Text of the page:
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Movie Review - The Call of Cthulhu


Filming H.P. Lovecraft stories has always proven to be an interesting proposition. Hollywood has always shied a way from the material, most recently notable via Guillermo del Toro’s continued attempt to bring At The Mountains of Madness to the big screen. This leaves the only avenue to tell these tales via smaller distribution companies or independent filmmakers, but this route ends up resulting in majorly slashed budgets. Some directors, like the late, great Stuart Gordon, can make this work, such as in his classics Re-Animator and From Beyond or as we’ve reviewed here, Richard Stanley’s take on The Color Out of Space, while others stumble and fall.

So what then do we make of HLPLHS Motion Pictures’ 2005 film, The Call of Cthulhu?


Well, let’s weigh in on that after the synopsis:


Based on the classic story by H.P. Lovecraft, a man is catapulted into madness as he tries to piece together his great-uncle’s research surrounding the month of March in 1925. Told in three stories, one from a young artist riddled by frightening nightmares, one from a New Orleans inspector investigating a cult and the last from the log of a crewman aboard a lost vessel, they all lead to one conclusion: a darkness is rising that is so far beyond man’s comprehension, to try and understand it only leads to madness!


What we have here is the first outing of the H.P. Lovecraft Historical Society Motion Pictures. Not quite a full feature, the film weighs in at only 47 minutes long. While falling well short of what we’d consider to be feature length nowadays, silent films had a wide range of running times, so perhaps this is keeping with that tradition.

It does need to be emphasized that this is a silent film and if I’m being honest, it’s a rather genius direction to take this. The approach keeps filmmakers grounded with regards to what effects they can do on their limited budget, thus in some ways what might have felt cheap had they gone the standard movie route instead feels like it captures the spirit of the films released at the very beginning of cinema. Another benefit from this approach are the other trappings of silent film, most notably the overacting. In many independent features, especially the very small ones, the cast can be made up of people with little to no acting experience and sadly can lead to performances that are lacking: either shooting for the fences with such overacting that it’d make William Shatner blush or just the opposite, simply standing there woodenly reciting lines as though reading them monotonously from cue cards. Given that the hallmark of the silent film era was exactly the overacting, conveying through body what they could not in sound, the film and its cast do an excellent job playing into what would ordinarily be perceived as a weakness.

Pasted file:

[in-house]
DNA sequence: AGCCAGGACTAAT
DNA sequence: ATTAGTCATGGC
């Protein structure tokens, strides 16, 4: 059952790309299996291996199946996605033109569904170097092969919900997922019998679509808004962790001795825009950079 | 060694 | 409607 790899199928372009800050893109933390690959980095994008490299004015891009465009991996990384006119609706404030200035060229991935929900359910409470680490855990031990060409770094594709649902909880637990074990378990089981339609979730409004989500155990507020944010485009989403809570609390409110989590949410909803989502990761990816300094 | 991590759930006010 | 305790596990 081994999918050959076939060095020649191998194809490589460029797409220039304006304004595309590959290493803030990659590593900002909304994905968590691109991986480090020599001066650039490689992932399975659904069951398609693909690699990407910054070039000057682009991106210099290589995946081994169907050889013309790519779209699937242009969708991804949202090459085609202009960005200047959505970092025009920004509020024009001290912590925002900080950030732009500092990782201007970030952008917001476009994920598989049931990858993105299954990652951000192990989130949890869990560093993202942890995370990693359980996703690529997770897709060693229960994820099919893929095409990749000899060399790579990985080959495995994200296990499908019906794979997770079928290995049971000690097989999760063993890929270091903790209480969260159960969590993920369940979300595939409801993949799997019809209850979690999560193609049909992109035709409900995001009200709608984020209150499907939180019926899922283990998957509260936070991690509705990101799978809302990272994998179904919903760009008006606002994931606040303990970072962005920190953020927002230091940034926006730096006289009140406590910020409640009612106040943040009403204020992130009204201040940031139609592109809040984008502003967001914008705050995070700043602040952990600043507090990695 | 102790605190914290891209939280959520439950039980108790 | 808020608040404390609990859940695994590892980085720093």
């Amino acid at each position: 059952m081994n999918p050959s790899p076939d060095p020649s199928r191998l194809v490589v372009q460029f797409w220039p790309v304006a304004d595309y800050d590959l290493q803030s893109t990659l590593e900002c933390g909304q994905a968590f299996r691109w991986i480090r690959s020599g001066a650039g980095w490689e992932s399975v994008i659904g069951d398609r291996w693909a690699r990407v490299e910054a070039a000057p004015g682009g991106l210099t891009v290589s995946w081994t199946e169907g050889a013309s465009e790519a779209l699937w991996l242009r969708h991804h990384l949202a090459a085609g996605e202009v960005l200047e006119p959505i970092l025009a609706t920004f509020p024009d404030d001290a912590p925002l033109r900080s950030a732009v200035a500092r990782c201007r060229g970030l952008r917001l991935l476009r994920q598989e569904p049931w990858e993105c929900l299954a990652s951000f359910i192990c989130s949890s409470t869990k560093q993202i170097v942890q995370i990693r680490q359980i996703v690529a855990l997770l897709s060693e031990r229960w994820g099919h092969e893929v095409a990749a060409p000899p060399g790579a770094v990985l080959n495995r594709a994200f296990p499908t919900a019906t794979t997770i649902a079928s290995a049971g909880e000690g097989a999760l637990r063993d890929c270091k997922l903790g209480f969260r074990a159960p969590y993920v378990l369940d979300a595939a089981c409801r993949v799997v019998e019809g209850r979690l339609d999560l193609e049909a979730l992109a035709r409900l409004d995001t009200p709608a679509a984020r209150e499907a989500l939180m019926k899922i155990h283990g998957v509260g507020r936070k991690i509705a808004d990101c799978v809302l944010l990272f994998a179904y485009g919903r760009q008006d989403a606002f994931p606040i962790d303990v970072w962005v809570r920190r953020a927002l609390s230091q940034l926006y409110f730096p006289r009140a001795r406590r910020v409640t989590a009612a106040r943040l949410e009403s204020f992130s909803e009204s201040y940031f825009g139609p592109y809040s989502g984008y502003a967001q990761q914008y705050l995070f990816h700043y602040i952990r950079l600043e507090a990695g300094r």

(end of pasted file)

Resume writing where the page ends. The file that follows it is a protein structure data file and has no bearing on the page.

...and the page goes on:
Other features of the silent film era are represented well here too. There are moments that call back to the German Expressionism displayed in such classics as The Cabinet of Dr. Calagari and Nosferatu. Cthulhu himself is represented via stop-motion animation ala the original King Kong and while on the surface the effect could be written off as cheesy, by the point in the film where he arrives you’ve already succumbed to the atmosphere of the film to the point that it fits in perfectly.


Sadly, the same cannot be said of all the effects. While the miniature work on display here is great, unfortunately the green/blue-screen work used to insert the actors into some of these fantastical settings does end up looking cheap…like public television educational films you used to be forced to watch in school cheap. Though isolated, these moments do sadly break the spell that this film is otherwise successful in casting over the viewer.


Largely considered to be unfilmable, 2005’s The Call of Cthulhu easily proves this premise wrong…and not simply in the notion that now the story has been committed to film. While I’ve yet to read the original Lovecraft story, the film judged on its own merits proves not only to be quite capable, but an enthralling throwback to an era of cinema long since forgotten to most modern-day movie watchers. By taking this silent film approach, the filmmakers here turned what are the usual weaknesses associated with independent filmmaking into great strengths. While I get that silent movies are an acquired taste for those of us in the modern day, if you have any interest in the Cthulhu mythos and the palette for these long since abandoned filmmaking techniques, you’d do well to track this one down. While not perfect, it certainly proves to be a top-notch indie effort, meriting our Happy Cat rating!



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